• Na García-Pedrajas, Ce García-Osorio (2007) Nonlinear boosting projections for ensemble construction. J Mach Learn Res 8:1–33

  • Na García-Pedrajas, Ortiz-Boyer D (2008) Boosting random subspace method. Neural Netw 21:1344–1362

    Article  MATH  Google Scholar 

  • Nguyen MH, Abbass HA, McKay R (2008) Analysis of CCME: coevolutionary dynamics, automatic problem decomposition and regularization. IEEE Trans Syst Man Cybern Part C 38:100–109

    Article  Google Scholar 

  • Nicholas J, Ledwith A, Perks H (2011) New product development best practice in SME and large organisations: theory vs practice. Eur J Innov Manag 24:227–251

    Article  Google Scholar 

  • Pardo C, Diez-Pastor JF, García-Osorio C, Rodríguez JJ (2013) Rotation forests for regression. Appl Math Comput 219:9914–9924

    MathSciNet  Article  MATH  Google Scholar 

  • Qannari EM, Vigneau E, Courcoux P (1997) Clustering of variables, application in consumer and sensory studies. Food Qual Prefer 8:423–428

    Article  Google Scholar 

  • Rodríguez JJ, Kuncheva LI (2006) Rotation forest : a new classifier ensemble method. IEEE Trans Pattern Anal Mach Intell 28:1619–1630

    Article  Google Scholar 

  • Shahrabi J, Hadavandi E, Asadi S (2013) Developing a hybrid intelligent model for forecasting problems: case study of tourism demand time series. Knowl-Based Syst 43:112–122

    Article  Google Scholar 

  • Sheskin DJ (2003) Handbook of parametric and non-parametric statistical procedures. CRC Press, USA

    Book  MATH  Google Scholar 

  • Soffritti G (1999) Hierarchical clustering of variables: a comparison among strategies of analysis. Commun Stat Simul Comput 28:977–999

    Article  MATH  Google Scholar 

  • Spyromitros-Xioufis E, Tsoumakas G, Groves W, Vlahavas I (2014) Multi-label classification methods for multi-target regression. arXiv:1211.6581

  • Tian J, Li M, Chen F, Kou J (2012) Coevolutionary learning of neural network ensemble for complex classification tasks. Pattern Recognit 45:1373–1385

    Article  MATH  Google Scholar 

  • Tsanas A, Xifara A (2012) Accurate quantitative estimation of energy performance of residential buildings using statistical machine learning tools. Energy Build 49:560–567

    Article  Google Scholar 

  • Verikas A, Kalsyte Z, Bacauskiene M, Gelzinis A (2010) Hybrid and ensemble-based soft computing techniques in bankruptcy prediction: a survey. Soft Comput 4:995–1010

    Article  Google Scholar 

  • Vigneau E, Qannari E (2003) Clustering of variables around latent components. Simul Comput 32:1131–1150

    MathSciNet  Article  MATH  Google Scholar 

  • Wang LP, Fu XJ (2005) Data mining with computational intelligence. Springer, Berlin

    MATH  Google Scholar 

  • Yuksel SE, Wilson JN, Gader PD (2012) Twenty years of mixture of experts. IEEE Trans Neural Netw Learn Syst 23:1177–1193. doi:10.1109/TNNLS.2012.2200299

    Article  Google Scholar 

  • Zar JH (1999) Biostatistical analysis. Prentice Hall, USA

  • Zhai J-h Xu, H-y Wang X-z (2012) Dynamic ensemble extreme learning machine based on sample entropy. Soft Comput 16:1493–1502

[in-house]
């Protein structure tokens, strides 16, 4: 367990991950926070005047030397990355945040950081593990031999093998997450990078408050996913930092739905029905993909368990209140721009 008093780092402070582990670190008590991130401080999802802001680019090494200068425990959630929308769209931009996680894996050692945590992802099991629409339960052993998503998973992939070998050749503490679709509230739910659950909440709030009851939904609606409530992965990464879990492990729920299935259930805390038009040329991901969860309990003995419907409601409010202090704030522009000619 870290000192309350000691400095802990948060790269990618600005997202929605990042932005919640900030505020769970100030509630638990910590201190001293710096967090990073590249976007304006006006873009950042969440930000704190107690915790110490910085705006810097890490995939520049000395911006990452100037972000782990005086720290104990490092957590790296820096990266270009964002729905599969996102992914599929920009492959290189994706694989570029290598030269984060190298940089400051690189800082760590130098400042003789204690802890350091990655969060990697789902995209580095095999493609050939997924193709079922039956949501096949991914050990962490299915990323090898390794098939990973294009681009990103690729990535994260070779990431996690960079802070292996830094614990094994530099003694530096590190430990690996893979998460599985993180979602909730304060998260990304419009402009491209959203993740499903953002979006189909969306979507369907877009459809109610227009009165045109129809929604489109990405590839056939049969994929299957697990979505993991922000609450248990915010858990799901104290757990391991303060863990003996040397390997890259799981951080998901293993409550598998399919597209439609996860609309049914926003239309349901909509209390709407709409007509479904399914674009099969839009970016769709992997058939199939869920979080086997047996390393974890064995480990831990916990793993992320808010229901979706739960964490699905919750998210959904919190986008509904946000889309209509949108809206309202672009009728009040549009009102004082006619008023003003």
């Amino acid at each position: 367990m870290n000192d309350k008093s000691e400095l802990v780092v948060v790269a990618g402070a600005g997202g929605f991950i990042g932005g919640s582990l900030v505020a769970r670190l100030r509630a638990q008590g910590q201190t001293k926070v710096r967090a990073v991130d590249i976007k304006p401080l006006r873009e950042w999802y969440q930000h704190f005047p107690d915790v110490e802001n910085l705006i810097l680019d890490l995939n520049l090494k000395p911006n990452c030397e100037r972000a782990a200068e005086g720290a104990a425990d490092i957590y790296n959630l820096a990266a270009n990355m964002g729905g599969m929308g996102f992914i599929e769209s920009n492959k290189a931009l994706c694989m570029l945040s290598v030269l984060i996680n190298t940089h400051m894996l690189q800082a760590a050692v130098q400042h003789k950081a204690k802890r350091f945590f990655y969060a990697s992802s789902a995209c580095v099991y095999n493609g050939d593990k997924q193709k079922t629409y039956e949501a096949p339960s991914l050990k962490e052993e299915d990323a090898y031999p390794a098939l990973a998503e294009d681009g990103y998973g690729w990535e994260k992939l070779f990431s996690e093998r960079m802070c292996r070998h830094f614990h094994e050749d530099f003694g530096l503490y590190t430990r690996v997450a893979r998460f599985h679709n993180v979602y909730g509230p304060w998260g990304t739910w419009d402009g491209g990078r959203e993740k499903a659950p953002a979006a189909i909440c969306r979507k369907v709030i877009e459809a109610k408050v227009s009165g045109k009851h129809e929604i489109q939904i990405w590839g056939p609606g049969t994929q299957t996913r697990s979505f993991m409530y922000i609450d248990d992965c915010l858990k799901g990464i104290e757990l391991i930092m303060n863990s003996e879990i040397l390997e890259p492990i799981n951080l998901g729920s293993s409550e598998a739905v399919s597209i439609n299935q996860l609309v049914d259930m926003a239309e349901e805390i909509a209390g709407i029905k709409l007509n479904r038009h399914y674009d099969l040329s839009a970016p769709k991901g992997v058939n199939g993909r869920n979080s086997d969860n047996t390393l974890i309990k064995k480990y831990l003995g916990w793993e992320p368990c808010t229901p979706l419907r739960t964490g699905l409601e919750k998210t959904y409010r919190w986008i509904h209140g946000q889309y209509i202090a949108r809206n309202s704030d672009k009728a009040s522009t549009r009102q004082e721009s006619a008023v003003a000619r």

Article  Google Scholar 

  • Zho Y, Karypis G (2005) Hierarchical clustering algorithms for document datasets. Data Min Knowl Discov 10:141–168

    MathSciNet  Article  Google Scholar 

Download references

Acknowledgments

The authors express deep gratitude to Prof. Moattar Husseini and Dr. Hajirezaei for many constructive suggestions and supports. Also, The authors wish to express their gratitude to two anonymous referees for their helpful comments, which greatly helped us to improve our paper.

Author information

Authors and Affiliations

Authors

Corresponding author

Correspondence to Jamal Shahrabi.

Additional information

Communicated by V. Loia.

Appendix

Appendix

  • The Friedman test ranks the models so the best performing model gets the rank of 1, the second best rank 2, and so on. Let \(r_i^j \) be the rank of the \(j\)th of kth models on the \(i\)th of \(N\) observations (treatments). The Friedman test compares the average ranks of models, \(R_j =\frac{1}{N}\mathop \sum \nolimits _{i=1}^N r_i^j \). Under the null hypothesis, which states that all the models are equivalent and so their ranks \(R_{j}\) should be equal, the Friedman statistic:

    $$\begin{aligned} \chi _F^2 =\frac{12N}{k(k+1)}\left[ {\mathop \sum \limits _{j=1}^k jR_j^2 -\frac{k(k+1)^2}{4}} \right] \end{aligned}$$
    (16)

    \(\chi _F^2 \) is distributed according to \(\chi ^2\) with \(k - 1\) df.

  • Bonferroni–Dunn is a post hoc test that can be used after the Friedman test when it rejects the null hypothesis. This method assumes that the performance of two models is significantly different if the corresponding average ranks differ by at least the critical difference:

    $$\begin{aligned} \mathrm{CD}=\frac{q_\alpha }{\sqrt{\frac{k( {k+1})}{6N}} } \end{aligned}$$
    (17)

    \({q}_{\alpha } \) value is the critical value \({Q}{'}\) for a multiple non-parametrical comparison with a control

  • Holm’s test: it is a multiple comparison procedure that can work with a control model and be compared with the remaining methods. The test statistics for comparing the ith and jth method using this procedure is:

    $$\begin{aligned} z=\frac{R_i -R_j }{\sqrt{\frac{k( {k+1})}{6N_{ds} }} }. \end{aligned}$$
    (18)

    The \(z\) value is used to find the corresponding probability from the table of normal distribution, which is then compared with an appropriate level of confidence \(\alpha \). In the Bonferroni–Dunn comparison, this \(\alpha \) value is always \( \alpha /(k-1)\), but Holm’s test adjusts the value for \(\alpha \) to compensate for multiple comparisons. Holm’s test is a step-up procedure that sequentially tests the hypothesis ordered by their significance. We will denote the ordered \(p \)values by p\(_{1}\), p\(_{2}\) \(\ldots \) so that \(p_1 \le p_2 \le \cdots \le p_{k-1} \). Holm’s test compares each \(p_{i}\) with \( \alpha /(k-i)\), starting from the most significant \(p\) value. If \(p_{1}\) is below\( \alpha /(k-1)\), the corresponding hypothesis is rejected and we are allowed to compare \(p_{2}\) with \(\alpha /(k-2)\). If the second hypothesis is rejected, the test proceeds with the third, and so on. As soon as a certain null hypothesis cannot be rejected, all the remaining hypotheses are retained as well.

  • Hochberg’s procedure: it is a step-up procedure that works in the opposite direction from Holm’s method, comparing the largest \(p\) value with \(\alpha \), the next largest with \(\alpha /2\) and so forth until it encounters a hypothesis that it can reject. All hypotheses with smaller \(p\) values are then rejected as well.

Rights and permissions

Reprints and Permissions

About this article

Verify currency and authenticity via CrossMark

Cite this article

Hadavandi, E., Shahrabi, J. & Hayashi, Y. SPMoE: a novel subspace-projected mixture of experts model for multi-target regression problems. Soft Comput 20, 2047–2065 (2016). https://doi.org/10.1007/s00500-015-1623-7

Download citation

  • Published:

  • Issue Date:

  • DOI: https://doi.org/10.1007/s00500-015-1623-7

Keywords

  • Mixture of experts
  • Boosting
  • Subspace projection
  • Negative correlation learning
  • Multi-target regression